Cubs Organizational Position Breakdown – Third Base Exploding with Talent
For the past few weeks, we’ve been checking out each position in the Cubs organization. So far, first and shortstop were a little low on depth while second base provided the widest array of talent. But the hot corner has the potential to produce some high-end players. In fact, third base really breaks the bank.
Kris Bryant produced an outstanding 6.5 WAR as a rookie at 3B, which included playing slightly above-average defense. Believe it or not, he could still improve upon a season that saw him strike out at a 30.6% clip while not hitting for as much power as expected from his minor league résumé. Bryant may eventually have to move off third, but the plethora of infield options the Cubs have on their major league roster, not to mention those waiting in the minors, makes that a pretty seamless transition
Leading the wave at AA is Jeimer Candelario. The switch-hitting corner man had an outstanding 2015 across two levels in Myrtle Beach and Tennessee. He displayed that he could hit for average and power in the middle of the lineup with a line-drive swing. He’s also had a great AFL campaign, really rounding out his coming-out as a prospect. The big question is whether he can stick at third with his body and footwork.
My untrained eye leads me to believe he can’t, but when I asked the question to John Manuel of Baseball America, he responded with: “Scouts don’t agree with your assessment. I have words like ‘light on his feet’ and ‘agile’ in my notes, plus ‘outstanding defender’ and ‘good instincts’ in my reports from three different professionals in the scouting field.”
Regardless of where he ends up, I think the best is yet to come for Candelario in 2016, and if all goes well he could make the roster as a September call-up.
Christian Villanueva continues to hang around the Cubs organization. In 2015, he displayed a lot more power at AAA than before while playing a mixture of first base and third-base. Being blocked by Kris Bryant hampers where he can go in the Cubs’ organization. Still, you need to remember that he’s only 24 and he just hit .259 with 18 home runs and 88 RBIs at AAA. He has above-average defense at third and really improved his approach at the plate this season. If somebody’s going to want him, they’d better act soon. Villanueva may not be in the Cubs’ long term plans, but he can still be an asset to the organization moving forward.
Before a wrist injury sidelined him for most of the summer, Wladimir Galindo was an RBI machine in the Arizona Rookie League. In just 19 games, he hit .358, slugged .522, had a .922 OPS, and did so without hitting a single home run. He will turn 19 this November and, at 6’3” and 210 pounds, he has a solid frame for the future. I think long-term he might be the best 3B prospect in the minors (if he can stay there), but he has not even played in A-ball yet. Galindo has strong hands, impressive bat speed, and puts on a good display in BP. He did take part in instructs in Arizona last month and was able to hit, play in the infield, and do all the activities the other players did, which is a good sign.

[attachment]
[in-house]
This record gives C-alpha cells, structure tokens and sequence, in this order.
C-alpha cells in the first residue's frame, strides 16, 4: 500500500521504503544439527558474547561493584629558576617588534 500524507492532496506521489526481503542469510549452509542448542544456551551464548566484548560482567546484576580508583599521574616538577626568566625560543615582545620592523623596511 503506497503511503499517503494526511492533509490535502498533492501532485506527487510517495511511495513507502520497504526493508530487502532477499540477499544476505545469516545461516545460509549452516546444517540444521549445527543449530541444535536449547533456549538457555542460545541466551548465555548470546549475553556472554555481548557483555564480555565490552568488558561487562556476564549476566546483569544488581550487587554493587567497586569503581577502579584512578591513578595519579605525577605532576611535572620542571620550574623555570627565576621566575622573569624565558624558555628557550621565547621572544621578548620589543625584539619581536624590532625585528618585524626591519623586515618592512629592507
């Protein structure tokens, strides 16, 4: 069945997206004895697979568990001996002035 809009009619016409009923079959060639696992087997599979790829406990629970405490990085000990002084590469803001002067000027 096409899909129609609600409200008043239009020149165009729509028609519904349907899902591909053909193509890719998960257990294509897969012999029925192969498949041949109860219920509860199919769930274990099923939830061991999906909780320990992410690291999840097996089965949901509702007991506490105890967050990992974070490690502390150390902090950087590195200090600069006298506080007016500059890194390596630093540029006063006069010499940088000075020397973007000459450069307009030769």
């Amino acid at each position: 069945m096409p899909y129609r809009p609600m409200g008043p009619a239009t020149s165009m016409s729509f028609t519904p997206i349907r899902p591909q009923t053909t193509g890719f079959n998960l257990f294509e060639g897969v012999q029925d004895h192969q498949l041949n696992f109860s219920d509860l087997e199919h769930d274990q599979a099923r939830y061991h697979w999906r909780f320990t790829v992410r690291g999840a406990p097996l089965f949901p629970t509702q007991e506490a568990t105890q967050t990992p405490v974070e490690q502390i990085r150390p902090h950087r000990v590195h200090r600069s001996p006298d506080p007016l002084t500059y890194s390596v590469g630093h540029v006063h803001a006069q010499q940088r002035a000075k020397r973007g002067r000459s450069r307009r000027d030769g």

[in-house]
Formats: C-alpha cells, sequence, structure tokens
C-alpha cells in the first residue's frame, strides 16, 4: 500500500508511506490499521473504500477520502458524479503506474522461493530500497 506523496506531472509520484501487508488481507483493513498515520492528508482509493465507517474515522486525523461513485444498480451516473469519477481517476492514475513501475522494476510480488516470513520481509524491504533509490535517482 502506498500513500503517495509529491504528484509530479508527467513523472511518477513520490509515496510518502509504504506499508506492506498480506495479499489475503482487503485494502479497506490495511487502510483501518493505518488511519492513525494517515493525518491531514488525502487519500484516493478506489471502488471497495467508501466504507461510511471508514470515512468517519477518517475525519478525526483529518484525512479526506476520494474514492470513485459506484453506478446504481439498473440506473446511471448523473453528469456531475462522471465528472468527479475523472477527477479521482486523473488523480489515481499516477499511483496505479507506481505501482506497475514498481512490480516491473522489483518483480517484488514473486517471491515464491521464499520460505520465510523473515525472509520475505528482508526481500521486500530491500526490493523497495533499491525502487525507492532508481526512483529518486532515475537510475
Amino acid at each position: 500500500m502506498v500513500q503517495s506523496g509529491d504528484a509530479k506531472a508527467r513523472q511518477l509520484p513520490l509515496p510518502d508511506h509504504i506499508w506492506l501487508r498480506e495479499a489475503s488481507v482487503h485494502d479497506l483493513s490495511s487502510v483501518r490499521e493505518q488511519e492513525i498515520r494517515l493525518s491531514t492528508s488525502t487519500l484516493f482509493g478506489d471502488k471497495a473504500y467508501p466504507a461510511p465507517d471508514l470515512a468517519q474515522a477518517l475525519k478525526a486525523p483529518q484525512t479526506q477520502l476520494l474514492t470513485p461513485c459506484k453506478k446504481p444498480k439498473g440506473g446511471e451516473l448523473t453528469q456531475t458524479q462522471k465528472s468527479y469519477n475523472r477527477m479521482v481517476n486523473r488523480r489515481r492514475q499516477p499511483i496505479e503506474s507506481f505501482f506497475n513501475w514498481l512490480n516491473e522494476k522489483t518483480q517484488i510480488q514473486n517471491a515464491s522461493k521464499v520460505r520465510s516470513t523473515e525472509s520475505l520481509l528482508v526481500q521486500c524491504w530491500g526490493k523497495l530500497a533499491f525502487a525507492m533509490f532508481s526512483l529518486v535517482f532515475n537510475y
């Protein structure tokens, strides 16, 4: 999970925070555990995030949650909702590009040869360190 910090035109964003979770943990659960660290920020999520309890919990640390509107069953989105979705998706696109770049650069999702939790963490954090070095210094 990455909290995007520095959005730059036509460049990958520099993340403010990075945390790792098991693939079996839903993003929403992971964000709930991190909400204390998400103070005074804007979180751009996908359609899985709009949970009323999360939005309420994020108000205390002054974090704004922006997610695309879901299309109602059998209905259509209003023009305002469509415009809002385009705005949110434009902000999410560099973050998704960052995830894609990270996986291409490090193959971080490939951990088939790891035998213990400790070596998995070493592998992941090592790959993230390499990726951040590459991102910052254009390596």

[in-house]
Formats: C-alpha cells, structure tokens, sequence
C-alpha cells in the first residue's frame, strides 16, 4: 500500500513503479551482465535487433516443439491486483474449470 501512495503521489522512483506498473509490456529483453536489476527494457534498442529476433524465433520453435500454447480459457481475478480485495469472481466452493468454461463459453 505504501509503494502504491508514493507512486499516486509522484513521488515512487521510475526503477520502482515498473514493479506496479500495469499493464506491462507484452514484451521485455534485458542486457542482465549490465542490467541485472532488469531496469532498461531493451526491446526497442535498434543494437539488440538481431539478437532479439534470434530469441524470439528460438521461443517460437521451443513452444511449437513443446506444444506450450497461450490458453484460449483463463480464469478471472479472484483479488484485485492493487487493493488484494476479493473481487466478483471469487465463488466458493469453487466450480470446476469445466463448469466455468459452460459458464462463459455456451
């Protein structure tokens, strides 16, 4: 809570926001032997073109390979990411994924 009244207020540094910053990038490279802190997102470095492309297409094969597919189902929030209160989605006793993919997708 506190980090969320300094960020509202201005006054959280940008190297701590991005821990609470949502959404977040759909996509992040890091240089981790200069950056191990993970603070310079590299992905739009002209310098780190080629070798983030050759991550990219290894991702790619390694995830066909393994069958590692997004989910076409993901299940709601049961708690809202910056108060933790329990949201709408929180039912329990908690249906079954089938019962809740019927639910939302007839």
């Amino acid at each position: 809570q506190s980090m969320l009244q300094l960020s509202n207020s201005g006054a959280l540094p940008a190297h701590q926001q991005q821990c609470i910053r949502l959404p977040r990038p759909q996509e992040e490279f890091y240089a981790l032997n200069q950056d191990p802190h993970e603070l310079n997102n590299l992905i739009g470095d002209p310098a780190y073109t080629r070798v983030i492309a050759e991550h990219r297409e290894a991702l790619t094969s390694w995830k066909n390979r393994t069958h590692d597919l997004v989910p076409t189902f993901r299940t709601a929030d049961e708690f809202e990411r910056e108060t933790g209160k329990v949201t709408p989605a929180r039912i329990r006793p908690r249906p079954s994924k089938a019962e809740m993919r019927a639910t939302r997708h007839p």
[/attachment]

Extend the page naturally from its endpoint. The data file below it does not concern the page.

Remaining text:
Kwang-Min Kwon, signed in the summer of 2015 as an International Free Agent, is a bit of an unknown. In instructs, he won the Home Run Derby and was mobbed by his teammates. At just 18, he will likely start out in Arizona in the spring and his play will dictate where he goes. He has good size at 6’2” and 194 pounds, but he also played some first base in the fall session. He’s likely a first baseman in the long run, but the Cubs will try him out at third while he’s young.
2015 draftee Matt Rose was profiled at the 1B position three weeks ago, but he played about half his time in the field at third. With an extremely balanced swing, Rose has the potential to drive the ball on any pitch. Coming out of Georgia State as a two-way player, Rose will actually start healthy in 2016 for the first time in two years. While he only hit 4 HRs in 40+ games as a Cub after his signing, he could approach 20 in 2016.
Other third baseman in the Cubs organization include Jason Vosler, who we profiled as a first baseman; Jesse Hodges, who played sporadically for South Bend; and Adonis Paula, who played third base for Eugene. Vosler showed more power at Myrtle Beach than we thought he would. He hit 6 home runs in 38 games after clubbing only 4 in 69 games at South Bend. Hodges occasionally showed some pop but had a low average. Paula hit .261 with two homers in 47 games. PJ Higgins, who we profiled at second base, played some third base this year as well.
The Cubs have a couple of high-end prospects in Candelario and Galindo. Here’s the thing though: Bryant is not sliding to the outfield full-time anytime soon unless it’s to make room for Javier Baez. Candelario shouldn’t be ready until 2017 or so. By that time, things could shakedown a little differently after another year of development. Galindo, who we see as having a high ceiling, could be ready in 2019. The issue for him might be just what kind of player he is going to be and if he sticks at third. Nevertheless, the Cubs look to have plus output at 3B for the foreseeable future.